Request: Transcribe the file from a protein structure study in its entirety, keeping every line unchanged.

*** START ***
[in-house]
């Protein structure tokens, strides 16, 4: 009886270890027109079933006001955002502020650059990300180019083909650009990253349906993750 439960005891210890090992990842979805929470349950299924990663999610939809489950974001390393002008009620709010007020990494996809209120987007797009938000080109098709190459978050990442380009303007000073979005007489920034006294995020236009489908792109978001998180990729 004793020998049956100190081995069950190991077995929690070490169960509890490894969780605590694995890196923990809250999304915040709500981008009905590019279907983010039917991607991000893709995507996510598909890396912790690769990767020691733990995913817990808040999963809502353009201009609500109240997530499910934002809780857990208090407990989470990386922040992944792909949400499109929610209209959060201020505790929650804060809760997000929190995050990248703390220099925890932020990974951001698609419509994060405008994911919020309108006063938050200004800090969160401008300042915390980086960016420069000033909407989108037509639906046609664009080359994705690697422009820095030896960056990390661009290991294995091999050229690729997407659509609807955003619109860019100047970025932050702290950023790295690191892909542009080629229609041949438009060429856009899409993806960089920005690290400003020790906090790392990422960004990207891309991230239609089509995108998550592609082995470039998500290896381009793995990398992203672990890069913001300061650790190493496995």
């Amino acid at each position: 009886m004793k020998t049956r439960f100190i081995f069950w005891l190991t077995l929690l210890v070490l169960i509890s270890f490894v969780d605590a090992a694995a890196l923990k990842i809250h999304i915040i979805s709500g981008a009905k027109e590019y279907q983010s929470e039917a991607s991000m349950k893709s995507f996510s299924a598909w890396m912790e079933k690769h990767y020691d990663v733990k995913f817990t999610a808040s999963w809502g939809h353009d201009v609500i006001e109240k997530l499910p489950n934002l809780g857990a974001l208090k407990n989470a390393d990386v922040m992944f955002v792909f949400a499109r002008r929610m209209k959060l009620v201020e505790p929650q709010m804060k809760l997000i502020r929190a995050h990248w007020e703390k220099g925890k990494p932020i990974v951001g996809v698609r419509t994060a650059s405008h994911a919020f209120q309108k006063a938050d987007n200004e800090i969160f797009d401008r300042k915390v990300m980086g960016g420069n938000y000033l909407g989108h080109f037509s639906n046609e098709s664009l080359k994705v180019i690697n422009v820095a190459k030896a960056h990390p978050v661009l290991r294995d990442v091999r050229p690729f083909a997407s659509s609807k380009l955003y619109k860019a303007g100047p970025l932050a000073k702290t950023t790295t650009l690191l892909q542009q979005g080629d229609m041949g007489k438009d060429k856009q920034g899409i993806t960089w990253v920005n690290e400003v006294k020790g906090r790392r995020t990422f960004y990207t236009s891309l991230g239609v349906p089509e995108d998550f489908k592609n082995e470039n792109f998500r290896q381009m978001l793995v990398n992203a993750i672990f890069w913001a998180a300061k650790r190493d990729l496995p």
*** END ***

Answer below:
[in-house]
């Protein structure tokens, strides 16, 4: 009886270890027109079933006001955002502020650059990300180019083909650009990253349906993750 439960005891210890090992990842979805929470349950299924990663999610939809489950974001390393002008009620709010007020990494996809209120987007797009938000080109098709190459978050990442380009303007000073979005007489920034006294995020236009489908792109978001998180990729 004793020998049956100190081995069950190991077995929690070490169960509890490894969780605590694995890196923990809250999304915040709500981008009905590019279907983010039917991607991000893709995507996510598909890396912790690769990767020691733990995913817990808040999963809502353009201009609500109240997530499910934002809780857990208090407990989470990386922040992944792909949400499109929610209209959060201020505790929650804060809760997000929190995050990248703390220099925890932020990974951001698609419509994060405008994911919020309108006063938050200004800090969160401008300042915390980086960016420069000033909407989108037509639906046609664009080359994705690697422009820095030896960056990390661009290991294995091999050229690729997407659509609807955003619109860019100047970025932050702290950023790295690191892909542009080629229609041949438009060429856009899409993806960089920005690290400003020790906090790392990422960004990207891309991230239609089509995108998550592609082995470039998500290896381009793995990398992203672990890069913001300061650790190493496995």
């Amino acid at each position: 009886m004793k020998t049956r439960f100190i081995f069950w005891l190991t077995l929690l210890v070490l169960i509890s270890f490894v969780d605590a090992a694995a890196l923990k990842i809250h999304i915040i979805s709500g981008a009905k027109e590019y279907q983010s929470e039917a991607s991000m349950k893709s995507f996510s299924a598909w890396m912790e079933k690769h990767y020691d990663v733990k995913f817990t999610a808040s999963w809502g939809h353009d201009v609500i006001e109240k997530l499910p489950n934002l809780g857990a974001l208090k407990n989470a390393d990386v922040m992944f955002v792909f949400a499109r002008r929610m209209k959060l009620v201020e505790p929650q709010m804060k809760l997000i502020r929190a995050h990248w007020e703390k220099g925890k990494p932020i990974v951001g996809v698609r419509t994060a650059s405008h994911a919020f209120q309108k006063a938050d987007n200004e800090i969160f797009d401008r300042k915390v990300m980086g960016g420069n938000y000033l909407g989108h080109f037509s639906n046609e098709s664009l080359k994705v180019i690697n422009v820095a190459k030896a960056h990390p978050v661009l290991r294995d990442v091999r050229p690729f083909a997407s659509s609807k380009l955003y619109k860019a303007g100047p970025l932050a000073k702290t950023t790295t650009l690191l892909q542009q979005g080629d229609m041949g007489k438009d060429k856009q920034g899409i993806t960089w990253v920005n690290e400003v006294k020790g906090r790392r995020t990422f960004y990207t236009s891309l991230g239609v349906p089509e995108d998550f489908k592609n082995e470039n792109f998500r290896q381009m978001l793995v990398n992203a993750i672990f890069w913001a998180a300061k650790r190493d990729l496995p």